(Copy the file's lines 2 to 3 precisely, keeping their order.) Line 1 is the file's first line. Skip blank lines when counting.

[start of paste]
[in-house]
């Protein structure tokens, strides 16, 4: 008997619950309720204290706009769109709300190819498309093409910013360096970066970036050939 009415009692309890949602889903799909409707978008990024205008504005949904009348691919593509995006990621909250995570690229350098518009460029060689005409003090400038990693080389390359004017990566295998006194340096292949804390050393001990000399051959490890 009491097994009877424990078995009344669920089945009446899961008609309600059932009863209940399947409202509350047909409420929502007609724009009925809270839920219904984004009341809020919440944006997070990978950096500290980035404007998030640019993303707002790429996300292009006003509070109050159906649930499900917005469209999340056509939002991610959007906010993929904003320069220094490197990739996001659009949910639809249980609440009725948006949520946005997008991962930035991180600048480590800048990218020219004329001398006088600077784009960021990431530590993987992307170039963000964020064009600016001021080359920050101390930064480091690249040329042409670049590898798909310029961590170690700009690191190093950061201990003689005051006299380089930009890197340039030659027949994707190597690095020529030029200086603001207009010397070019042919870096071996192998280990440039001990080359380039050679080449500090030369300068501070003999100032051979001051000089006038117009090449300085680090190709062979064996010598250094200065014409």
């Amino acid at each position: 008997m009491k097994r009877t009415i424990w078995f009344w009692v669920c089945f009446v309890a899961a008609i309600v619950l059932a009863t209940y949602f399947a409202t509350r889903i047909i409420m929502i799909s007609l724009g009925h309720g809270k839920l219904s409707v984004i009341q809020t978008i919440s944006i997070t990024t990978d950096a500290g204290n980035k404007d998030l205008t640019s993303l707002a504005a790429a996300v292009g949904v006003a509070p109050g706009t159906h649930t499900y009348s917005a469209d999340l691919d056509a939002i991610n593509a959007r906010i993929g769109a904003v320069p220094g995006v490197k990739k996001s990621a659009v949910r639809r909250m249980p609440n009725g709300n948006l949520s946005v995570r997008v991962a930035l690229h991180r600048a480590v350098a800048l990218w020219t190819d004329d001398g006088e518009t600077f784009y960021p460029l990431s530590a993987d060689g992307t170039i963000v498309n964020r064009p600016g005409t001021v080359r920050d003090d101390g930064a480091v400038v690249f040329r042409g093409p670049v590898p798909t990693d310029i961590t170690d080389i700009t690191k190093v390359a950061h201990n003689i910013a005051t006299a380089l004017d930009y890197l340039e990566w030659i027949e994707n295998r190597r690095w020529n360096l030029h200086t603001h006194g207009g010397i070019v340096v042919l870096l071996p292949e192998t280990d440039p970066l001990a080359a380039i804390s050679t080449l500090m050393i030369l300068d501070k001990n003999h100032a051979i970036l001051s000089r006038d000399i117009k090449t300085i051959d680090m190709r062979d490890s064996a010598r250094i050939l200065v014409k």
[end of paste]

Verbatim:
């Protein structure tokens, strides 16, 4: 008997619950309720204290706009769109709300190819498309093409910013360096970066970036050939 009415009692309890949602889903799909409707978008990024205008504005949904009348691919593509995006990621909250995570690229350098518009460029060689005409003090400038990693080389390359004017990566295998006194340096292949804390050393001990000399051959490890 009491097994009877424990078995009344669920089945009446899961008609309600059932009863209940399947409202509350047909409420929502007609724009009925809270839920219904984004009341809020919440944006997070990978950096500290980035404007998030640019993303707002790429996300292009006003509070109050159906649930499900917005469209999340056509939002991610959007906010993929904003320069220094490197990739996001659009949910639809249980609440009725948006949520946005997008991962930035991180600048480590800048990218020219004329001398006088600077784009960021990431530590993987992307170039963000964020064009600016001021080359920050101390930064480091690249040329042409670049590898798909310029961590170690700009690191190093950061201990003689005051006299380089930009890197340039030659027949994707190597690095020529030029200086603001207009010397070019042919870096071996192998280990440039001990080359380039050679080449500090030369300068501070003999100032051979001051000089006038117009090449300085680090190709062979064996010598250094200065014409």
């Amino acid at each position: 008997m009491k097994r009877t009415i424990w078995f009344w009692v669920c089945f009446v309890a899961a008609i309600v619950l059932a009863t209940y949602f399947a409202t509350r889903i047909i409420m929502i799909s007609l724009g009925h309720g809270k839920l219904s409707v984004i009341q809020t978008i919440s944006i997070t990024t990978d950096a500290g204290n980035k404007d998030l205008t640019s993303l707002a504005a790429a996300v292009g949904v006003a509070p109050g706009t159906h649930t499900y009348s917005a469209d999340l691919d056509a939002i991610n593509a959007r906010i993929g769109a904003v320069p220094g995006v490197k990739k996001s990621a659009v949910r639809r909250m249980p609440n009725g709300n948006l949520s946005v995570r997008v991962a930035l690229h991180r600048a480590v350098a800048l990218w020219t190819d004329d001398g006088e518009t600077f784009y960021p460029l990431s530590a993987d060689g992307t170039i963000v498309n964020r064009p600016g005409t001021v080359r920050d003090d101390g930064a480091v400038v690249f040329r042409g093409p670049v590898p798909t990693d310029i961590t170690d080389i700009t690191k190093v390359a950061h201990n003689i910013a005051t006299a380089l004017d930009y890197l340039e990566w030659i027949e994707n295998r190597r690095w020529n360096l030029h200086t603001h006194g207009g010397i070019v340096v042919l870096l071996p292949e192998t280990d440039p970066l001990a080359a380039i804390s050679t080449l500090m050393i030369l300068d501070k001990n003999h100032a051979i970036l001051s000089r006038d000399i117009k090449t300085i051959d680090m190709r062979d490890s064996a010598r250094i050939l200065v014409k």